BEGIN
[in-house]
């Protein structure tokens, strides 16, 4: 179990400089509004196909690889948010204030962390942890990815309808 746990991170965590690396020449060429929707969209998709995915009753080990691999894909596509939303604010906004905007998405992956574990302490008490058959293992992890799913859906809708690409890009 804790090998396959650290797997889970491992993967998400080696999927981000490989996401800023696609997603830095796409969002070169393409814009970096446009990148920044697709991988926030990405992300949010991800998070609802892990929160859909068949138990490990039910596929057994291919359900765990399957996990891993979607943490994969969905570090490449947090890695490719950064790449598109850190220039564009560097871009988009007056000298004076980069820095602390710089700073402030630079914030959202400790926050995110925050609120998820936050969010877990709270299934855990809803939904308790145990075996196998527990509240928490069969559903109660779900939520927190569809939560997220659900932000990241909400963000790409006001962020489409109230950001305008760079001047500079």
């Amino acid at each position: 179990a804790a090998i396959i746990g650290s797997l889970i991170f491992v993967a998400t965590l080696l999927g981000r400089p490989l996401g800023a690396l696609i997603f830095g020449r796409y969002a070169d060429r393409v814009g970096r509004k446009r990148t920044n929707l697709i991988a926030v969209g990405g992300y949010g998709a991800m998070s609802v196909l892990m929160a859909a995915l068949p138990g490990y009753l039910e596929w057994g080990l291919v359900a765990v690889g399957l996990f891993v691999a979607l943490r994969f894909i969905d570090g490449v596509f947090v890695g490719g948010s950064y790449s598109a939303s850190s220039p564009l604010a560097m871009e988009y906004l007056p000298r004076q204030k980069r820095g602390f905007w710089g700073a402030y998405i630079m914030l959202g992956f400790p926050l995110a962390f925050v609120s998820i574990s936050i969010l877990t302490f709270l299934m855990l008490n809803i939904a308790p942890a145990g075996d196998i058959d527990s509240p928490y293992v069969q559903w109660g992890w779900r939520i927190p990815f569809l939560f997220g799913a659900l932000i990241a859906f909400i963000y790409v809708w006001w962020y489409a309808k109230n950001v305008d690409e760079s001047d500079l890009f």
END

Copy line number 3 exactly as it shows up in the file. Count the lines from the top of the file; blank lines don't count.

């Amino acid at each position: 179990a804790a090998i396959i746990g650290s797997l889970i991170f491992v993967a998400t965590l080696l999927g981000r400089p490989l996401g800023a690396l696609i997603f830095g020449r796409y969002a070169d060429r393409v814009g970096r509004k446009r990148t920044n929707l697709i991988a926030v969209g990405g992300y949010g998709a991800m998070s609802v196909l892990m929160a859909a995915l068949p138990g490990y009753l039910e596929w057994g080990l291919v359900a765990v690889g399957l996990f891993v691999a979607l943490r994969f894909i969905d570090g490449v596509f947090v890695g490719g948010s950064y790449s598109a939303s850190s220039p564009l604010a560097m871009e988009y906004l007056p000298r004076q204030k980069r820095g602390f905007w710089g700073a402030y998405i630079m914030l959202g992956f400790p926050l995110a962390f925050v609120s998820i574990s936050i969010l877990t302490f709270l299934m855990l008490n809803i939904a308790p942890a145990g075996d196998i058959d527990s509240p928490y293992v069969q559903w109660g992890w779900r939520i927190p990815f569809l939560f997220g799913a659900l932000i990241a859906f909400i963000y790409v809708w006001w962020y489409a309808k109230n950001v305008d690409e760079s001047d500079l890009f």